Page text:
Injuries will force more players to retire early - Peter Wright

Rennie won 20 caps for Scotland
Rennie won 20 caps for Scotland

Rugby players will be forced to retire at an earlier age as the increasing physical demands of the game take their toll, according to former Scotland international Peter Wright.

"It's like American football, it's not a long shelf-life," Wright said.

"I think you're going to see more and more players in the situation where they're retiring in their late 20s."

On Wednesday, Bristol and Scotland flanker through injury aged 28.

A neck injury has ended his career in which he won 20 caps for Scotland, representing his country at the 2011 Rugby World Cup.

Wright, a former British and Irish Lion, thinks the physical power of modern players means the number of career-ending injuries will inevitably rise.

"I think the physicality of the game now is just unbelievable," he told BBC Scotland. "It's car crash. When you stand pitch-side and you hear the collisions when two players make contact it is frightening."

Wright coached Rennie as the back-row forward progressed through the youth ranks, and recognised his talent from an early stage.

Glasgow Warriors head coach Gregor Townsend on Twitter
"Ross Rennie was starting to re-invent openside play with his running lines, rip tackles & offload ability. A real shame he's had to retire."

"One of the nicest guys you could coach and also one of the most talented," he said.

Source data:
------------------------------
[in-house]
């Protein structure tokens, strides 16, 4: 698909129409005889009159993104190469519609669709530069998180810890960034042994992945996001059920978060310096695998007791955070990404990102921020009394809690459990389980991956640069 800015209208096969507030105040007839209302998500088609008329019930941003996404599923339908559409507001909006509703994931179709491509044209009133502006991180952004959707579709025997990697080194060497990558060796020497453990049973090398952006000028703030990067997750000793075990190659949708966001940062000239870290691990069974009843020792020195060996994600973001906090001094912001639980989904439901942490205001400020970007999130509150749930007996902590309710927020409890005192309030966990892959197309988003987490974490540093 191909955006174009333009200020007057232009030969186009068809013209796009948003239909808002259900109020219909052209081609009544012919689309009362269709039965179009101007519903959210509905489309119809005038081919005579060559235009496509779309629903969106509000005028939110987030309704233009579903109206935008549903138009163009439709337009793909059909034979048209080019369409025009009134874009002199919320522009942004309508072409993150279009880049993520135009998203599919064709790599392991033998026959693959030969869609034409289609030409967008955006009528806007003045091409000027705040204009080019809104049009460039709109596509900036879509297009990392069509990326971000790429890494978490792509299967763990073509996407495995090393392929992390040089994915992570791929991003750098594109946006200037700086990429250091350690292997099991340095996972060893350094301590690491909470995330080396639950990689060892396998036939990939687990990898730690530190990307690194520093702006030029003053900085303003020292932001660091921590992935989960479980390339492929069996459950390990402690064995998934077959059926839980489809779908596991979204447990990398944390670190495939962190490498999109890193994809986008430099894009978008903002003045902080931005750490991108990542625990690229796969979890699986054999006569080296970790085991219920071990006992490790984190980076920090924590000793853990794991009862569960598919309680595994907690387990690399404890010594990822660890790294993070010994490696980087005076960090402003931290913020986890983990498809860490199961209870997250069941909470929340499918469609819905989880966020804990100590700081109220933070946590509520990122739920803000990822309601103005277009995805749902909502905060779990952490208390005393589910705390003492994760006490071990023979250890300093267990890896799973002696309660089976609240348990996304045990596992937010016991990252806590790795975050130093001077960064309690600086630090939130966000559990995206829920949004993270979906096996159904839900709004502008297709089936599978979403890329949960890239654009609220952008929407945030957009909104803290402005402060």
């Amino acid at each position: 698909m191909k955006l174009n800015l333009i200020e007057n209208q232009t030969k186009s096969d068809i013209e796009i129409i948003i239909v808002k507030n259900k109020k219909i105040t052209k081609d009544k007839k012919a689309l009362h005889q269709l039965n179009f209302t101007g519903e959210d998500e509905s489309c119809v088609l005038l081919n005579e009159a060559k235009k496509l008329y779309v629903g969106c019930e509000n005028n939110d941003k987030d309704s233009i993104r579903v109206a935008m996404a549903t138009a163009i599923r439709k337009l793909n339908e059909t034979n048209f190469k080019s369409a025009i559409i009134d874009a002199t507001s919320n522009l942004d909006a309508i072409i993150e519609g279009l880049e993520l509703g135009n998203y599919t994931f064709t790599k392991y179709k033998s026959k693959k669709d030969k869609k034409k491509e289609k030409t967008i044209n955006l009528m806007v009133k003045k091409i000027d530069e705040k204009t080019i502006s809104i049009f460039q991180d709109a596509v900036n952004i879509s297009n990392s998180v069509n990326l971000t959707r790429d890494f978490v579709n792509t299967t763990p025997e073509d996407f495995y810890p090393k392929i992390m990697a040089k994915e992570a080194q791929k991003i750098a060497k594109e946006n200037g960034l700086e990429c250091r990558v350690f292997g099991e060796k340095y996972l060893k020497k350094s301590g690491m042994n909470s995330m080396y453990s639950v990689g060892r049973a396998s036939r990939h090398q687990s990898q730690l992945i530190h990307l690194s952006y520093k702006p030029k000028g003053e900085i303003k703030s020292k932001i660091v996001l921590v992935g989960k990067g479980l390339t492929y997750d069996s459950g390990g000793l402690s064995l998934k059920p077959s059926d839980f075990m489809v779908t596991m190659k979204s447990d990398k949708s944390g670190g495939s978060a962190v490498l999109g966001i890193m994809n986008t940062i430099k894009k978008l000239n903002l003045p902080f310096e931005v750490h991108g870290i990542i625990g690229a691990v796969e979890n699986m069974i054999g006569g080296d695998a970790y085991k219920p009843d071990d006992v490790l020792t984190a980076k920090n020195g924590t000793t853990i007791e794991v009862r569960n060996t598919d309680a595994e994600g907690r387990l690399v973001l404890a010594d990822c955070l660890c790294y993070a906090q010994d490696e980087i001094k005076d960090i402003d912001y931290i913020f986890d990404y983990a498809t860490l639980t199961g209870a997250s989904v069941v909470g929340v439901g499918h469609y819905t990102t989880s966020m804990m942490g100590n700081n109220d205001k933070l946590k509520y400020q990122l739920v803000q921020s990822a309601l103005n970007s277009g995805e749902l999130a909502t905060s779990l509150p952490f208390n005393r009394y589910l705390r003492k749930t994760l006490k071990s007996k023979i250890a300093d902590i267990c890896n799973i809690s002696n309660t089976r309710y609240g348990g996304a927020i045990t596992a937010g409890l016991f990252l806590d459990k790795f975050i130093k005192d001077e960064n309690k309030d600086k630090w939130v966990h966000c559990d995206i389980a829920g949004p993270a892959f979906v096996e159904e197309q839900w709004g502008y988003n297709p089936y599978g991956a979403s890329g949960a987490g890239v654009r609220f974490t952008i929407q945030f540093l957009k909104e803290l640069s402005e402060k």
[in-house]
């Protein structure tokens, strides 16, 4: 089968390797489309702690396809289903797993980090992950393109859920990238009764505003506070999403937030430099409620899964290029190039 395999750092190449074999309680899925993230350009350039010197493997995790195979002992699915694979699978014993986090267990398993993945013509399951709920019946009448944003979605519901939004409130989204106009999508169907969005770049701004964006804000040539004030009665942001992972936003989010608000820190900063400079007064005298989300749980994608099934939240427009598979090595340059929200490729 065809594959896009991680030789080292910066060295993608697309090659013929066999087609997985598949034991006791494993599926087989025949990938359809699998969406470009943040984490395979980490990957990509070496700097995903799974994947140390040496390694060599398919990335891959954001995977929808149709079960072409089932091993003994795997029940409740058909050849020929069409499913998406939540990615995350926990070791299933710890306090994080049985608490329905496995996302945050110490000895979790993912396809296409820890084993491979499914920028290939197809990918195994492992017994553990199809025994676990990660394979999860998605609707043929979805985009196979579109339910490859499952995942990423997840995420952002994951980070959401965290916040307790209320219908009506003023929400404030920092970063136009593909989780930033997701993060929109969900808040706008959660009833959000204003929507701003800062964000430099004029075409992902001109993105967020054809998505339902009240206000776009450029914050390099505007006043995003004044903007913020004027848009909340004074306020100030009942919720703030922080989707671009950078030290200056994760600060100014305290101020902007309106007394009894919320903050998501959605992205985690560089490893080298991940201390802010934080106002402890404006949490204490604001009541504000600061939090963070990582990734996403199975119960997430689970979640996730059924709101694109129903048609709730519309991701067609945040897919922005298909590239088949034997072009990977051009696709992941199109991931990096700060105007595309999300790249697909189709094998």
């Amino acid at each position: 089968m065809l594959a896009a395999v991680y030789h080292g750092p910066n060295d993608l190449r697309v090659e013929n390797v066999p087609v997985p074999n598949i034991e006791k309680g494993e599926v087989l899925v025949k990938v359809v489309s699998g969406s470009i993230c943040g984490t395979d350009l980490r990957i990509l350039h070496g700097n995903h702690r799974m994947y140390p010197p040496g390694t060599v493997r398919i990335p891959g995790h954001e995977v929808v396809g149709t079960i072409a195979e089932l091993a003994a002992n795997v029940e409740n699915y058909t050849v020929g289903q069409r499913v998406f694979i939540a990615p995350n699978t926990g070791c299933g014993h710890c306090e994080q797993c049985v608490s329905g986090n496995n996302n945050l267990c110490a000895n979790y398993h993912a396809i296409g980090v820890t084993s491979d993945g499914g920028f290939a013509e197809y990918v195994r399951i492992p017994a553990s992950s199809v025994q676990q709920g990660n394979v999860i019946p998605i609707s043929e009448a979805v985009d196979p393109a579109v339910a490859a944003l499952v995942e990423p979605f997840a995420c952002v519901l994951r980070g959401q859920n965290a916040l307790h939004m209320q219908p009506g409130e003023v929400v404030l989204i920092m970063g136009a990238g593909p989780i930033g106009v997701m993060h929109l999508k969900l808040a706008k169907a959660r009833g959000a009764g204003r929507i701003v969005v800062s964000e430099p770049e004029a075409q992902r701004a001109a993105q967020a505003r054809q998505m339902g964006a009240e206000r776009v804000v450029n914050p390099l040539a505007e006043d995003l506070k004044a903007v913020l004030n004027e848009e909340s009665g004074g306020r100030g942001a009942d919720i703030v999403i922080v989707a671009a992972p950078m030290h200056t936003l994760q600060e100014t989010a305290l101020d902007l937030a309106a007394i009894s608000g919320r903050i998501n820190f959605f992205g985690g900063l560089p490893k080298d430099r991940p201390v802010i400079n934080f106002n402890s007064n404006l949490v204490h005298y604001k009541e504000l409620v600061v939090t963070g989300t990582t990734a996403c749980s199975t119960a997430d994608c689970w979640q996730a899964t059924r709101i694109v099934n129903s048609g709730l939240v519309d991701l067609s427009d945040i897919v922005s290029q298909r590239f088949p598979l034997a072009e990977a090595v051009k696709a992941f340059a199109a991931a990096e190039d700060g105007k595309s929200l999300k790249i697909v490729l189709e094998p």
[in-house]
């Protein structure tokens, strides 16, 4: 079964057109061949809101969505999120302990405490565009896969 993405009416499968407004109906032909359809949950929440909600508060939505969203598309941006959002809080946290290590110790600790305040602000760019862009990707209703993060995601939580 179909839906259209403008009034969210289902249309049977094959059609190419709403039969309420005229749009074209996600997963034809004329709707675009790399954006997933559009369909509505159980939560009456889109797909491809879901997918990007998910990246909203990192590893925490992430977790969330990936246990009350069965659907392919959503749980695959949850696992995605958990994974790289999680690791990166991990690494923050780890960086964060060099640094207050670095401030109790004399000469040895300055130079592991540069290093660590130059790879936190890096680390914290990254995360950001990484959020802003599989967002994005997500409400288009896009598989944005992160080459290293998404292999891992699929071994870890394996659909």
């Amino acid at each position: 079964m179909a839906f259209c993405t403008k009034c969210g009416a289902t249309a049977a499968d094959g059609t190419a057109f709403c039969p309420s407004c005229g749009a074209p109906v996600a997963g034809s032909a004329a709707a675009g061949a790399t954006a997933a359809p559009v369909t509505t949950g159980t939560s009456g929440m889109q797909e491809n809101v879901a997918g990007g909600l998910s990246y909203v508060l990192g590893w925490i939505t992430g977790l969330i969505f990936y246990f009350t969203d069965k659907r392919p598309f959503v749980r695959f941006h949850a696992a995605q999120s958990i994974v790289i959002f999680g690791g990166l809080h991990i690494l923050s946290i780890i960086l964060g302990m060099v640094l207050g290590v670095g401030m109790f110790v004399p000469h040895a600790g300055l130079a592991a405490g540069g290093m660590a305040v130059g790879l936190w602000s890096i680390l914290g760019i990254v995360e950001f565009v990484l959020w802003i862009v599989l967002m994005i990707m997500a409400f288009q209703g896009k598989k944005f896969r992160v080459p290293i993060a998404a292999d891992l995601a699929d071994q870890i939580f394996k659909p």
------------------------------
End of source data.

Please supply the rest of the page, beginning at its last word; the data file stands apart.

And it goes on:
"He wasn't what you would say would be the typical rugby player, big and brash and physical. Ross wasn't a massive guy but he had a real rugby brain. He knew how to play the game."

The former Scotland prop forward was forced to finish his playing career aged 30 due to injury problems, and says it will be a tough blow for Rennie.

"I think as a player you think you're invincible and you're going to play for ever," said Wright, who was capped 21 times.

"It doesn't come as a shock sometimes because obviously you've had issues with injuries and particularly the one that's going to make you retire.

"It's a huge part of your life that you've put a lot of time and effort into. At 28, to be told you can't play again, it'll be devastating for Ross.

"In the modern game he was undoubtedly a player you really enjoyed watching. He played exceptionally well when he played for Scotland, and behind that he was a genuinely nice guy as well, which makes it a bit worse."

Top Stories